Foreword: Bob Goldberg, CEO of the National Association of Realtors
The real estate industry’s resilient spirit shined bright as brokers, agents and real estate professionals navigated the coronavirus pandemic over the last year – they accelerated technology adoption and innovation, deployed forward-looking leadership, and showed even greater resolve, proving that agents are central to the real estate transaction.
No one in real estate – or in the world, for that matter – knew what to expect when the pandemic arrived last March. As lockdown orders cropped up across the country, many of us wondered about the impact it would have on the real estate industry and the hundreds of thousands of communities that rely on it as a key economic driver.
This latest Real Estate Almanac publication answers that question with a detailed overview of an industry that continues to thrive through one of the worst crises in American history. This publication presents a compendium of key industry drivers, including a ranking of the industry’s most powerful and influential leaders, the largest MLSs, local and state associations as well as the largest franchise brands and top brokerages. It also includes a listing of top technology providers cutting across 63 different functionalities, providing valuable insight into a sector that accelerated in both growth and industry adoption during the pandemic.
For generations, real estate has been a face-to-face industry. That changed with Covid-19. Technologies on the backburner for years were suddenly pushed to the forefront. Agents, mortgage professionals and other key players in the transaction scrambled to catch up on the latest innovations to keep a critical economic engine moving.
Products such as augmented reality software that allow people to see property virtually at a life-size scale helped our industry pivot, and we did — quickly. In the commercial markets, brokers rushed to get the latest space-management software that allows tenants to virtually plan workspace layout and usage. Within weeks of the pandemic’s onset, nearly every aspect of the real estate transaction went virtual, from securing a loan to showing homes to closings. And this is a trend we don’t expect to reverse course anytime soon.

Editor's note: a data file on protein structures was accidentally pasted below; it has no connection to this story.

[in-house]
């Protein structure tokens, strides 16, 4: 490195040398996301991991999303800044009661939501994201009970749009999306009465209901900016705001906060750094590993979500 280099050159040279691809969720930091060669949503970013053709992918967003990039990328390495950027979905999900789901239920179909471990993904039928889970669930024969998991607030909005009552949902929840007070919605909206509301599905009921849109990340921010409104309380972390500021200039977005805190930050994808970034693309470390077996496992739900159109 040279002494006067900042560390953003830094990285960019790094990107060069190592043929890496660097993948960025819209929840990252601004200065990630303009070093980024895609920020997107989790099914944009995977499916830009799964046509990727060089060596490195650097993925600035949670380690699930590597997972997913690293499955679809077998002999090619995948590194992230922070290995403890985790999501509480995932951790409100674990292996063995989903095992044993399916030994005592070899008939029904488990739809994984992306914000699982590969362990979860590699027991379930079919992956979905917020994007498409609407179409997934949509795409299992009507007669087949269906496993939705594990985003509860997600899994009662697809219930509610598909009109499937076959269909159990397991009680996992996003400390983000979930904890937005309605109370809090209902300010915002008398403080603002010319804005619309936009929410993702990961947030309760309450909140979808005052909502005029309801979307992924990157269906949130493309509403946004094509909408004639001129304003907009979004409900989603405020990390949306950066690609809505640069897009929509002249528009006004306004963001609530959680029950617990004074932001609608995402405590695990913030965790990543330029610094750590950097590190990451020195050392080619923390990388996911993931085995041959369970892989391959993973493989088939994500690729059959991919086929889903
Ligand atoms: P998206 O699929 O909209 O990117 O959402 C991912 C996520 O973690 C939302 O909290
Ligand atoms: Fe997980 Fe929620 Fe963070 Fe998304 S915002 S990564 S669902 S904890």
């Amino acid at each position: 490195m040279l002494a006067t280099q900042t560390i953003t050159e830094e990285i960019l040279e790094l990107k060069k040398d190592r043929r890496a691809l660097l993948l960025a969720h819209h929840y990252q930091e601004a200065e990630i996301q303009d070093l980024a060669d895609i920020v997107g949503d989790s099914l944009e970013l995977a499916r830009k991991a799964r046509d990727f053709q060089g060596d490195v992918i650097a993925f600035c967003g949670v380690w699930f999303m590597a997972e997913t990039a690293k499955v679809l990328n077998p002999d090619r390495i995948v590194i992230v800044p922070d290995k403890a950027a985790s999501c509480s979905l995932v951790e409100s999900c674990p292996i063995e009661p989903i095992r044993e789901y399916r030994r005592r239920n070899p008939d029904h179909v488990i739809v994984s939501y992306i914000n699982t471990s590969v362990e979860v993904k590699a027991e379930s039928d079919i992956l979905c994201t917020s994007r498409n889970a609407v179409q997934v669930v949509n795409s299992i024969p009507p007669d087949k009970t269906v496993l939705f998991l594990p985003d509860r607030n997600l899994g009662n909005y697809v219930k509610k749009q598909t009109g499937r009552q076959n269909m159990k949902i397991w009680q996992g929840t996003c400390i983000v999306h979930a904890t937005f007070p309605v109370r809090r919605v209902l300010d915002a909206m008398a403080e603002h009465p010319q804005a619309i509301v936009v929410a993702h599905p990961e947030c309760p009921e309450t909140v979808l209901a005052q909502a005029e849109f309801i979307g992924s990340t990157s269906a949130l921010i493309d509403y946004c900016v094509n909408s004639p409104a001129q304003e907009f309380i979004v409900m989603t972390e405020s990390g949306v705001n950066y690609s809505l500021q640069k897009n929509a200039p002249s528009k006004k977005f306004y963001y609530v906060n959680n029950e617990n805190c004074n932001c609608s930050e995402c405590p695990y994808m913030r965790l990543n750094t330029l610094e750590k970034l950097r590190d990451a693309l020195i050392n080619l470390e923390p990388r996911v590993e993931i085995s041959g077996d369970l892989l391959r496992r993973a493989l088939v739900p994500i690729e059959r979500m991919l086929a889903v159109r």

All of this happened amid a backdrop of a long-overdue conversation on the state of race relations in the United States. We at NAR introduced several initiatives to increase diversity in the industry and homeownership that I’m proud of, more than one that will make the energy behind the data and analysis in this book come from the effort of a more diverse industry. Our Board of Directors took a firm stance against hate speech by adopting amendments to NAR’s Code of Ethics, and our leadership team made the brave decision of speaking out against racial inequality.
I’m optimistic about our industry’s future, even as we face societal and economic headwinds – the Almanac quantifies some of this optimism. So does the recognition of the vital roles that agents play every day in making American dreams come true despite some industry developments that appear to devalue that role. Real estate is not as simple as seeing your dream house online, selecting it and moving in. In reality, agents bring unique and unmatched capabilities through our firsthand knowledge of the communities where we live and work, our adherence to a code of ethics and the use of the pro-competitive, pro-consumer MLS system. They are the animating spirit upon which none of the stats in this book would exist.
I have long believed that fearless leaders embrace fearless ideas. In this era, I’m proud of the way agents have met disruption head-on in the form of a global pandemic and helped the industry continue to thrive. Our country is living in what I like to call the “now normal.” We will never fully return to our pre-pandemic lives. It’s on all of us to adapt as the industry changes and evolves.
President John F. Kennedy once said, “Change is the law of life and those who look only to the past or present are certain to miss the future.” Indeed, those words still ring true.